|Toilet and all|
Once the work started, it was clear just how much disruption this would entail. My house is one of only two in our street without a carport. As you can see from the adjacent picture, it was not only on street parking that was affected. In fact cars couldn't get in or out of driveways for a period. For those with limited access or requiring wheelchairs (several of my neighbours are in this position) there were a couple of days when they were effectively trapped.
Some of our neighbours also had the pleasure of public toilets for the workmen outside their front doors. We also had the joy of numerous early morning deliveries. The one shown was at 07:30, despite the council telling us that the earliest deliveries would be at 8am. Although this was disturbing and rather annoying, it did at least cause less disruption than some of the later deliveries when the road was busier. We have a busy nursery in our road and we've had gridlock on a couple of occasions.
Anyway our side of the road has been done.The contractors have done a fine job. Many of my neighbours (who I have found out are avid readers of the blog) have been highly impressed by the new surface. It is very smooth. Previously, the large paving slabs outside of peoples homes with carports were heavily cracked and quite a few had potential trip hazards, these have been replaced with small bricks, less likely to break. Clearly £50 million is a huge sum to spend. Some people have suggested to me that at this time, this is the wrong way to spend this.
Of course, there will be a thousand things that have been cut that this £50 million could be quite sensibly spent to maintain but I had a chat with one of our Conservative Councillors who explained the way the finances of this worked. I have to agree with him that in this case, the decision was a sensible and sound one. He suggested that it may be helpful to explain this.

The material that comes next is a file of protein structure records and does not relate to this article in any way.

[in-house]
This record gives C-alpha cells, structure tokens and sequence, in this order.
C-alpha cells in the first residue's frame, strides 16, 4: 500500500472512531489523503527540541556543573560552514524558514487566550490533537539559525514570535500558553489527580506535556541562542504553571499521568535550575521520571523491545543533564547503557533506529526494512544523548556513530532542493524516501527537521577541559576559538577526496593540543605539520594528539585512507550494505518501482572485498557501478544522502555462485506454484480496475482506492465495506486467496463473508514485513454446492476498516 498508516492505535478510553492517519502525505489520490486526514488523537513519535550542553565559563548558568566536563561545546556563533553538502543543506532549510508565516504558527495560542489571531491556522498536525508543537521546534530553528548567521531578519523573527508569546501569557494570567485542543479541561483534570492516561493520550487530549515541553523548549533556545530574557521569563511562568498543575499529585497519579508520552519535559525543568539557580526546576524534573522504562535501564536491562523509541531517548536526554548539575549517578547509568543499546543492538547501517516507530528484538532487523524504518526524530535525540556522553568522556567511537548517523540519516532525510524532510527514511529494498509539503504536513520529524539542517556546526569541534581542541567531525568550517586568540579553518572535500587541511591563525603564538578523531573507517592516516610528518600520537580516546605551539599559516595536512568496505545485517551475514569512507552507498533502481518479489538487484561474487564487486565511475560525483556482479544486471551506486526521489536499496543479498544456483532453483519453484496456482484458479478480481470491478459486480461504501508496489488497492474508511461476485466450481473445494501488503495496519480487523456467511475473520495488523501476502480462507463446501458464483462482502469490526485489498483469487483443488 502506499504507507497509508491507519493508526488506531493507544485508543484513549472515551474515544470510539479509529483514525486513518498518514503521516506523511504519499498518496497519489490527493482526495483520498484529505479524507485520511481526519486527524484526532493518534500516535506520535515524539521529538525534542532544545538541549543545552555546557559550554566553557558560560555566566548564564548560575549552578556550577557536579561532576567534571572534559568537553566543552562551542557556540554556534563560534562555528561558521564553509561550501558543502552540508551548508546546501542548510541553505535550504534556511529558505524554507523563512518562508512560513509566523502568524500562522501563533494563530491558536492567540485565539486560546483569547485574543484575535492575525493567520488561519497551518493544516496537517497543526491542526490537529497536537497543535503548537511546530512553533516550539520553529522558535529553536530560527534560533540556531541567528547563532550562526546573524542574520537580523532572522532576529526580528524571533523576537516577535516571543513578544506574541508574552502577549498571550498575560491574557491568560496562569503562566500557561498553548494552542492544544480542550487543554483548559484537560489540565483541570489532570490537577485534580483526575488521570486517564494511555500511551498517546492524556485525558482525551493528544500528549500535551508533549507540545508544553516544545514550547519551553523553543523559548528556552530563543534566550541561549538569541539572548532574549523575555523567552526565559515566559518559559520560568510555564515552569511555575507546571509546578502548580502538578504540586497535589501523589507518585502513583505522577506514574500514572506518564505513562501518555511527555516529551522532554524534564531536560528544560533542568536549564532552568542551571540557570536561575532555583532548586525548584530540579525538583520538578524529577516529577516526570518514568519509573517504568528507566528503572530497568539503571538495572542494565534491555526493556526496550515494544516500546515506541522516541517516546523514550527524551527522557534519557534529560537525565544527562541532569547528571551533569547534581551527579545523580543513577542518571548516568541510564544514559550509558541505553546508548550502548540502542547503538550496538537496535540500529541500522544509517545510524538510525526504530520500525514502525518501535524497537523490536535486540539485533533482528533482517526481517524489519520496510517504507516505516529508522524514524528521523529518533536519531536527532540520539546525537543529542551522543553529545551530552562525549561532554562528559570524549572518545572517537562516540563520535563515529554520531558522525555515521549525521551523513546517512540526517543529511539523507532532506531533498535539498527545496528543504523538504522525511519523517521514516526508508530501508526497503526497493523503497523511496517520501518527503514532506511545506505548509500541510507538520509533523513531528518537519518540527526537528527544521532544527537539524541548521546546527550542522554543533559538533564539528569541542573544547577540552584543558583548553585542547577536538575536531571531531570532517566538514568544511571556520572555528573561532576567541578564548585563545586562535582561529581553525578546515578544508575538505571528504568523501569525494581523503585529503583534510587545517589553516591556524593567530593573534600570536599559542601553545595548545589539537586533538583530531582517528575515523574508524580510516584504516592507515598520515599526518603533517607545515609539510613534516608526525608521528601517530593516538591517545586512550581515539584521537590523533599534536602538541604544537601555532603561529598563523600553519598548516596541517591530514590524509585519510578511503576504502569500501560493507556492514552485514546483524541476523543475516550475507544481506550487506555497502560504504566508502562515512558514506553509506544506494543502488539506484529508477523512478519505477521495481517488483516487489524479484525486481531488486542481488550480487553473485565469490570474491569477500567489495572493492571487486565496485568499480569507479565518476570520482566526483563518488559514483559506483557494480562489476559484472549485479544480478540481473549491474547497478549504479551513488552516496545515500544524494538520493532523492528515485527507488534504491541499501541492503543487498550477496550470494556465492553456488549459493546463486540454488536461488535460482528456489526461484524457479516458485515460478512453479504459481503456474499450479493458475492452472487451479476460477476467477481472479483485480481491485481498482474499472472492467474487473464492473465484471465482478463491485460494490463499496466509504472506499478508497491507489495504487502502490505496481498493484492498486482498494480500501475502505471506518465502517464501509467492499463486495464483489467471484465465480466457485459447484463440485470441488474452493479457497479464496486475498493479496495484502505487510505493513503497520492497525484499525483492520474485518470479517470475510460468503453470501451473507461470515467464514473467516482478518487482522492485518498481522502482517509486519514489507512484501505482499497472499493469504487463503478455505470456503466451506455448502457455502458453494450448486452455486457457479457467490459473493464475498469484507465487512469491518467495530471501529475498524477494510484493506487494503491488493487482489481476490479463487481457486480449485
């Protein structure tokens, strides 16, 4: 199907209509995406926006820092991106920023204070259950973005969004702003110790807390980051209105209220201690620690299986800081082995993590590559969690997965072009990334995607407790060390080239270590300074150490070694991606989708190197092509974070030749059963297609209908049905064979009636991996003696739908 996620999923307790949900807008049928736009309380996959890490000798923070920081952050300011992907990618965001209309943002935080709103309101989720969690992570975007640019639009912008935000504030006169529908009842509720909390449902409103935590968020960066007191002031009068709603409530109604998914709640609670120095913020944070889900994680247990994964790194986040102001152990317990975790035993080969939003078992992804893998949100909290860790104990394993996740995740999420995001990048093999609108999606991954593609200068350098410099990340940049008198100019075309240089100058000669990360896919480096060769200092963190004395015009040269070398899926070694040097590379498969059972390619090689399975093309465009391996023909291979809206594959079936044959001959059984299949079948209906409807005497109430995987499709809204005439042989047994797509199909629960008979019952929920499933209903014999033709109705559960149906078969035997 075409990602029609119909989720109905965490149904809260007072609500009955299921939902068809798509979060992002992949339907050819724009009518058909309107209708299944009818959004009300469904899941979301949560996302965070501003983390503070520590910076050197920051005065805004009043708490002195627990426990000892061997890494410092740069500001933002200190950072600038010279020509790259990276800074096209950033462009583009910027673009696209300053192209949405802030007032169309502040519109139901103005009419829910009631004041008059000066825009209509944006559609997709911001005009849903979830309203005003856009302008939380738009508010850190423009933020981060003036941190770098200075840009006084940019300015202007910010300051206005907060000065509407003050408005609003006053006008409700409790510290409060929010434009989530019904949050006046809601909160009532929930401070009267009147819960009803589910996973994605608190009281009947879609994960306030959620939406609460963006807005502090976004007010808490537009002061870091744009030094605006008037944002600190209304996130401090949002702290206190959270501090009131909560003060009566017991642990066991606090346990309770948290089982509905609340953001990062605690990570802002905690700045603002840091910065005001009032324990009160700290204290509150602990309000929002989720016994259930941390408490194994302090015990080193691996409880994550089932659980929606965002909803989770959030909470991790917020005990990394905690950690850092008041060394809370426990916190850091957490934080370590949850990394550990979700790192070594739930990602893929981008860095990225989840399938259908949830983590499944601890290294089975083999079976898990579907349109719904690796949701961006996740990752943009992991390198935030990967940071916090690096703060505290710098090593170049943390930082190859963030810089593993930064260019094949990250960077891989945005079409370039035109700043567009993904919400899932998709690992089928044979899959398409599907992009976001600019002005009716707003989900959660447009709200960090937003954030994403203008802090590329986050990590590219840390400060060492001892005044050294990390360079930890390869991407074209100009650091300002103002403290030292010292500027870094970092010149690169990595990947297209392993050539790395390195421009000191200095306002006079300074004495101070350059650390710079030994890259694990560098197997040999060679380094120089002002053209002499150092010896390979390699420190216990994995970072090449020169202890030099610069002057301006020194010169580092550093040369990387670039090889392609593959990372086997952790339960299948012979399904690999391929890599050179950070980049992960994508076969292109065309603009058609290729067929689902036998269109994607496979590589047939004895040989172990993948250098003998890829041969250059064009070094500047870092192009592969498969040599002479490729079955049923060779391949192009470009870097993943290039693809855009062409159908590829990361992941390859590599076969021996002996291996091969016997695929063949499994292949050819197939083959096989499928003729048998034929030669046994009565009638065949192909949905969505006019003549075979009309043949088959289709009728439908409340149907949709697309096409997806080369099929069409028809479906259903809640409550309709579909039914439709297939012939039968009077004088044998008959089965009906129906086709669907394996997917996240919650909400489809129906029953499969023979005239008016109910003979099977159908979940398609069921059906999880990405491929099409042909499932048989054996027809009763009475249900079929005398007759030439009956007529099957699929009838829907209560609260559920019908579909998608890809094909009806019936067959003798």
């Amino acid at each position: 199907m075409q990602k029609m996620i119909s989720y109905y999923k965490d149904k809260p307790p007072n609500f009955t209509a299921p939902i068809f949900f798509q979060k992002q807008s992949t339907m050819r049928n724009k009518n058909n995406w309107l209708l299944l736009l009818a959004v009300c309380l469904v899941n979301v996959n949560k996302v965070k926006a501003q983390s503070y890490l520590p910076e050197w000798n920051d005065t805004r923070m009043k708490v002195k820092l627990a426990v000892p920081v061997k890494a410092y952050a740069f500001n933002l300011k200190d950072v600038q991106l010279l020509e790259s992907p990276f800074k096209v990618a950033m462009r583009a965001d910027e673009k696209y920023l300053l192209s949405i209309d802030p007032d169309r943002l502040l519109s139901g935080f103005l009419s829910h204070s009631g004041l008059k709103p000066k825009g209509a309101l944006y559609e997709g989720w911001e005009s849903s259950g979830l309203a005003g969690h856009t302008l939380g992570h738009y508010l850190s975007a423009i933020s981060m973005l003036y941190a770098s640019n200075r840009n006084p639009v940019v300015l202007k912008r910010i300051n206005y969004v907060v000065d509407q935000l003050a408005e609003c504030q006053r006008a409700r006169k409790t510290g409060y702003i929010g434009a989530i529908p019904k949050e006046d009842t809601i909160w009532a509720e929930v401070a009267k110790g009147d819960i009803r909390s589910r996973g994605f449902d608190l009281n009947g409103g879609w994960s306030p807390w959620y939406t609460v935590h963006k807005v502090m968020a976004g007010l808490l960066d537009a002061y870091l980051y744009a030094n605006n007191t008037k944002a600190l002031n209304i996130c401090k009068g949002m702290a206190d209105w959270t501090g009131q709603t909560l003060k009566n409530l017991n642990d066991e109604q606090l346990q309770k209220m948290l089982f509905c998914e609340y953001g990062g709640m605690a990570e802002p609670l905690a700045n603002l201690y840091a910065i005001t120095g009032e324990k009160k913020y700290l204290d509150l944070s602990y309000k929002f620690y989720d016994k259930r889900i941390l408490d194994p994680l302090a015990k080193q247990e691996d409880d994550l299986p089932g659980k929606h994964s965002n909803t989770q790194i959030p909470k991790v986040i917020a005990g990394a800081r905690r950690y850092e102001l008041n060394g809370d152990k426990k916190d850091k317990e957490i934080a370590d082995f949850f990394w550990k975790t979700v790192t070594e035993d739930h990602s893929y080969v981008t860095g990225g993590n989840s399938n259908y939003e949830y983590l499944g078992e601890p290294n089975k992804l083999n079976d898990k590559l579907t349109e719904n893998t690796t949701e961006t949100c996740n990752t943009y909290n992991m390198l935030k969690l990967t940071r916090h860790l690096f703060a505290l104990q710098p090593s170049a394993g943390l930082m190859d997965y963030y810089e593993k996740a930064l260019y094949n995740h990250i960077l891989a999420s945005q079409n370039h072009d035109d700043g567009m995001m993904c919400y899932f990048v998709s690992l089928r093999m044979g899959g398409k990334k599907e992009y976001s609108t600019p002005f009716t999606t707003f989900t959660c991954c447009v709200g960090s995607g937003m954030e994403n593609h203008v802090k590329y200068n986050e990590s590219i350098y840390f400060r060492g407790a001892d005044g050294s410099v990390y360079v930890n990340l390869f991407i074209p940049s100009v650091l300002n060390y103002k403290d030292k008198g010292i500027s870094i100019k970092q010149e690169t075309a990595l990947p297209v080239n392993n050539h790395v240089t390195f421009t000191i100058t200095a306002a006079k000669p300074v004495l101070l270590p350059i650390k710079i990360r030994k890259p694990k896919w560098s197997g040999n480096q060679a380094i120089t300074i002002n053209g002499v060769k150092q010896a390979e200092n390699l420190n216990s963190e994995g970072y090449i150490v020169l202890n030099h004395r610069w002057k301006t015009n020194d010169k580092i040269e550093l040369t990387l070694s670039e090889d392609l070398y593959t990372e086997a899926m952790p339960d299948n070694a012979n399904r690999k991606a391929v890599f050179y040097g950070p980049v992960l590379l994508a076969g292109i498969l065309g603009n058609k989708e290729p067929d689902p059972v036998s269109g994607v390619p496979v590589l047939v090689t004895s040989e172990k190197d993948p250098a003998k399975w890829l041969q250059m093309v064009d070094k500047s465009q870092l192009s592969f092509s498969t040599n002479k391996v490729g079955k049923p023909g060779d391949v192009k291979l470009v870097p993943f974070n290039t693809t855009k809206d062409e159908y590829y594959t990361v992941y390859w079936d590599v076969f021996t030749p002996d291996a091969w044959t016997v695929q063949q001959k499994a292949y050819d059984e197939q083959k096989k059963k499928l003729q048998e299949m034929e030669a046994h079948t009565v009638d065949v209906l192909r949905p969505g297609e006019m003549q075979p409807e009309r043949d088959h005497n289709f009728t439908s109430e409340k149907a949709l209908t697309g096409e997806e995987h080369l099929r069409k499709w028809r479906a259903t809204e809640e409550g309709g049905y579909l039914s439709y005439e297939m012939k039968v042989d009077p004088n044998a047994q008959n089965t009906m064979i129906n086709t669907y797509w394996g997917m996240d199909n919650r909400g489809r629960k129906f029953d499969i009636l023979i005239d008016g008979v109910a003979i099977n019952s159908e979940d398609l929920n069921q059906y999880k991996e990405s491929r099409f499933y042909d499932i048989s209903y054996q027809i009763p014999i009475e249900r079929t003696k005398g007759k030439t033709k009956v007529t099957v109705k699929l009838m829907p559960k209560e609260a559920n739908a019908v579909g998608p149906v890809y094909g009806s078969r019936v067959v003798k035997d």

This is an infrastructure project. Many of the pavements in Barnet have been negected for years. The council has to field compensation claims from people who have accidents and injure themselves and have a duty of care to ensure that any potential hazard is fixed. If a hazard is known by the council and a person injures themselves, the claim has an aggrevating factor as it becomes preventable and the council can be deemed negligent. Fixing pavements on an ad hoc/piecemeal way is expensive and inefficient. At present, interest rates are low and local authorities can borrow money at very reasonable rates for infrastructure projects using long term loans. The costs of servicing such loans is more than met by the savings from not having to do piecemeal patch ups.
All in all, it is a win/win. We have a safer, smoother pavement. Fewer people trip over and hurt themeselves, the council spends less on maintenance, meaning that the the debt is easily serviceable. I am a fan of infrastructure projects such as this which have a sound business case. I have no issue with public sector debt, when it is used for projects that improve our environment.
There are a few minor gripes, the parking restrictions seem to be a bit OTT. Whilst it is clear that contractors need access to where they are working, at times it seems that half the street is cordoned off, when there is little need or justification. It would also have been better if the council had informed residents of exactly when they'd have no/restricted to their house. Saying "work will go on over an 18 week period" is not exactly helpful.
Finally a quick word to compliment the contractors on their good humour and manners. Despite the huge disruption, they have done a fine job.